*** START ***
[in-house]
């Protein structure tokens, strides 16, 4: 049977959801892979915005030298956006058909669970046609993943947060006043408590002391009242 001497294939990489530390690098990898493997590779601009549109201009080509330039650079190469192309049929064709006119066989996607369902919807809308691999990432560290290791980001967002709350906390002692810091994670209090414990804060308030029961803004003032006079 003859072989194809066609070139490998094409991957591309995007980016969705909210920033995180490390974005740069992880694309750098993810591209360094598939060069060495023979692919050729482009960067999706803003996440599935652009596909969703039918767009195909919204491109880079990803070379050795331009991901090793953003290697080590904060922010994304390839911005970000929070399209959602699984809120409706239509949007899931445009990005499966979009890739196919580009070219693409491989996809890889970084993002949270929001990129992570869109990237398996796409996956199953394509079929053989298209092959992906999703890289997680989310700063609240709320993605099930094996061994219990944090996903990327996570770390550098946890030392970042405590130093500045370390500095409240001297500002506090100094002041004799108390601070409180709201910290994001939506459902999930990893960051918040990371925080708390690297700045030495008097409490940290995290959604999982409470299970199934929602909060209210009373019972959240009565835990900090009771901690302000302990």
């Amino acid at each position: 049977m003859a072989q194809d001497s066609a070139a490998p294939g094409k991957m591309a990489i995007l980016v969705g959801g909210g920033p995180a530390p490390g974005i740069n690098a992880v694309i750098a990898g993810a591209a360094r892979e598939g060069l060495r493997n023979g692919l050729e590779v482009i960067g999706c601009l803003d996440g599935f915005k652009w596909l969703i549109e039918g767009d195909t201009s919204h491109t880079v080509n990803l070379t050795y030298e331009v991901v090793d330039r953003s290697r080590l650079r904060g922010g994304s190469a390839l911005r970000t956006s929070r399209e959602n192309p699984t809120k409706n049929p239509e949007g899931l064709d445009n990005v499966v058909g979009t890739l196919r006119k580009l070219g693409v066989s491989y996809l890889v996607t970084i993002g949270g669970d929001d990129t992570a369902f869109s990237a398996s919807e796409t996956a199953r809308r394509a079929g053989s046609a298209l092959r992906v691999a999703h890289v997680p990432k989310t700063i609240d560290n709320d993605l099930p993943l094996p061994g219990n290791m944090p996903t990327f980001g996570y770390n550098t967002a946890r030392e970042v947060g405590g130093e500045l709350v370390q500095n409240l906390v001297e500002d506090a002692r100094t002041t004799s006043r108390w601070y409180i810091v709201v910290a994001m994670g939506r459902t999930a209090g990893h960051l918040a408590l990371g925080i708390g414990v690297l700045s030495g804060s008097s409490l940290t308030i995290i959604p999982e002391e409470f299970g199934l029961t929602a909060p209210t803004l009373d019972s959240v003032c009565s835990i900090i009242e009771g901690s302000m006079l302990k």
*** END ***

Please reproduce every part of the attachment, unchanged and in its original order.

[in-house]
């Protein structure tokens, strides 16, 4: 049977959801892979915005030298956006058909669970046609993943947060006043408590002391009242 001497294939990489530390690098990898493997590779601009549109201009080509330039650079190469192309049929064709006119066989996607369902919807809308691999990432560290290791980001967002709350906390002692810091994670209090414990804060308030029961803004003032006079 003859072989194809066609070139490998094409991957591309995007980016969705909210920033995180490390974005740069992880694309750098993810591209360094598939060069060495023979692919050729482009960067999706803003996440599935652009596909969703039918767009195909919204491109880079990803070379050795331009991901090793953003290697080590904060922010994304390839911005970000929070399209959602699984809120409706239509949007899931445009990005499966979009890739196919580009070219693409491989996809890889970084993002949270929001990129992570869109990237398996796409996956199953394509079929053989298209092959992906999703890289997680989310700063609240709320993605099930094996061994219990944090996903990327996570770390550098946890030392970042405590130093500045370390500095409240001297500002506090100094002041004799108390601070409180709201910290994001939506459902999930990893960051918040990371925080708390690297700045030495008097409490940290995290959604999982409470299970199934929602909060209210009373019972959240009565835990900090009771901690302000302990």
């Amino acid at each position: 049977m003859a072989q194809d001497s066609a070139a490998p294939g094409k991957m591309a990489i995007l980016v969705g959801g909210g920033p995180a530390p490390g974005i740069n690098a992880v694309i750098a990898g993810a591209a360094r892979e598939g060069l060495r493997n023979g692919l050729e590779v482009i960067g999706c601009l803003d996440g599935f915005k652009w596909l969703i549109e039918g767009d195909t201009s919204h491109t880079v080509n990803l070379t050795y030298e331009v991901v090793d330039r953003s290697r080590l650079r904060g922010g994304s190469a390839l911005r970000t956006s929070r399209e959602n192309p699984t809120k409706n049929p239509e949007g899931l064709d445009n990005v499966v058909g979009t890739l196919r006119k580009l070219g693409v066989s491989y996809l890889v996607t970084i993002g949270g669970d929001d990129t992570a369902f869109s990237a398996s919807e796409t996956a199953r809308r394509a079929g053989s046609a298209l092959r992906v691999a999703h890289v997680p990432k989310t700063i609240d560290n709320d993605l099930p993943l094996p061994g219990n290791m944090p996903t990327f980001g996570y770390n550098t967002a946890r030392e970042v947060g405590g130093e500045l709350v370390q500095n409240l906390v001297e500002d506090a002692r100094t002041t004799s006043r108390w601070y409180i810091v709201v910290a994001m994670g939506r459902t999930a209090g990893h960051l918040a408590l990371g925080i708390g414990v690297l700045s030495g804060s008097s409490l940290t308030i995290i959604p999982e002391e409470f299970g199934l029961t929602a909060p209210t803004l009373d019972s959240v003032c009565s835990i900090i009242e009771g901690s302000m006079l302990k």